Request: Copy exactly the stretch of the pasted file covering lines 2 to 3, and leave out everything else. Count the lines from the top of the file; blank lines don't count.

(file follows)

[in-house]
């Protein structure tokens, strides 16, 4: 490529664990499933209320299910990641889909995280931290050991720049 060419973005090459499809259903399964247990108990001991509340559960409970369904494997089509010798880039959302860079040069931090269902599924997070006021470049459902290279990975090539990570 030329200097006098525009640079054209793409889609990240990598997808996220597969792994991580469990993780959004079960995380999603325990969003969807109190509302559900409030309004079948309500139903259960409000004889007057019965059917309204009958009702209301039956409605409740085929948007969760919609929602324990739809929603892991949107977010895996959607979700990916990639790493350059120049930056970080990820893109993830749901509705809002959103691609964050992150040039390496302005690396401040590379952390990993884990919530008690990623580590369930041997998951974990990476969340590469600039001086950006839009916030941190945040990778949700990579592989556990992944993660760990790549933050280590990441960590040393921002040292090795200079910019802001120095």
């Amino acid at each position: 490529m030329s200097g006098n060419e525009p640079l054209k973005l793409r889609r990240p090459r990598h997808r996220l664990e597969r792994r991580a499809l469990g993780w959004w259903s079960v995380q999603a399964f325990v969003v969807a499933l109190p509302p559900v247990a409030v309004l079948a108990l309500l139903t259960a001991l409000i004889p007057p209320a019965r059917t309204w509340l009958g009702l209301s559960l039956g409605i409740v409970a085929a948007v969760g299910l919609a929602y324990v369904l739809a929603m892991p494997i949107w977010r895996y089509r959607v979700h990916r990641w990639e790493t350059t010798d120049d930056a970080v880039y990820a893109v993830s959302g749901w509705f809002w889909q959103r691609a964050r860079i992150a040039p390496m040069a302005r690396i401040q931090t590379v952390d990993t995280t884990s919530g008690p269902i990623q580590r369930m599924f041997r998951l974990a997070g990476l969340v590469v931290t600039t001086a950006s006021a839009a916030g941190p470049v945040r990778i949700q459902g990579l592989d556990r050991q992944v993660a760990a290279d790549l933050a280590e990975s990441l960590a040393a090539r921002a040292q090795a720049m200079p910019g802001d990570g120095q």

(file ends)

């Protein structure tokens, strides 16, 4: 490529664990499933209320299910990641889909995280931290050991720049 060419973005090459499809259903399964247990108990001991509340559960409970369904494997089509010798880039959302860079040069931090269902599924997070006021470049459902290279990975090539990570 030329200097006098525009640079054209793409889609990240990598997808996220597969792994991580469990993780959004079960995380999603325990969003969807109190509302559900409030309004079948309500139903259960409000004889007057019965059917309204009958009702209301039956409605409740085929948007969760919609929602324990739809929603892991949107977010895996959607979700990916990639790493350059120049930056970080990820893109993830749901509705809002959103691609964050992150040039390496302005690396401040590379952390990993884990919530008690990623580590369930041997998951974990990476969340590469600039001086950006839009916030941190945040990778949700990579592989556990992944993660760990790549933050280590990441960590040393921002040292090795200079910019802001120095």
């Amino acid at each position: 490529m030329s200097g006098n060419e525009p640079l054209k973005l793409r889609r990240p090459r990598h997808r996220l664990e597969r792994r991580a499809l469990g993780w959004w259903s079960v995380q999603a399964f325990v969003v969807a499933l109190p509302p559900v247990a409030v309004l079948a108990l309500l139903t259960a001991l409000i004889p007057p209320a019965r059917t309204w509340l009958g009702l209301s559960l039956g409605i409740v409970a085929a948007v969760g299910l919609a929602y324990v369904l739809a929603m892991p494997i949107w977010r895996y089509r959607v979700h990916r990641w990639e790493t350059t010798d120049d930056a970080v880039y990820a893109v993830s959302g749901w509705f809002w889909q959103r691609a964050r860079i992150a040039p390496m040069a302005r690396i401040q931090t590379v952390d990993t995280t884990s919530g008690p269902i990623q580590r369930m599924f041997r998951l974990a997070g990476l969340v590469v931290t600039t001086a950006s006021a839009a916030g941190p470049v945040r990778i949700q459902g990579l592989d556990r050991q992944v993660a760990a290279d790549l933050a280590e990975s990441l960590a040393a090539r921002a040292q090795a720049m200079p910019g802001d990570g120095q």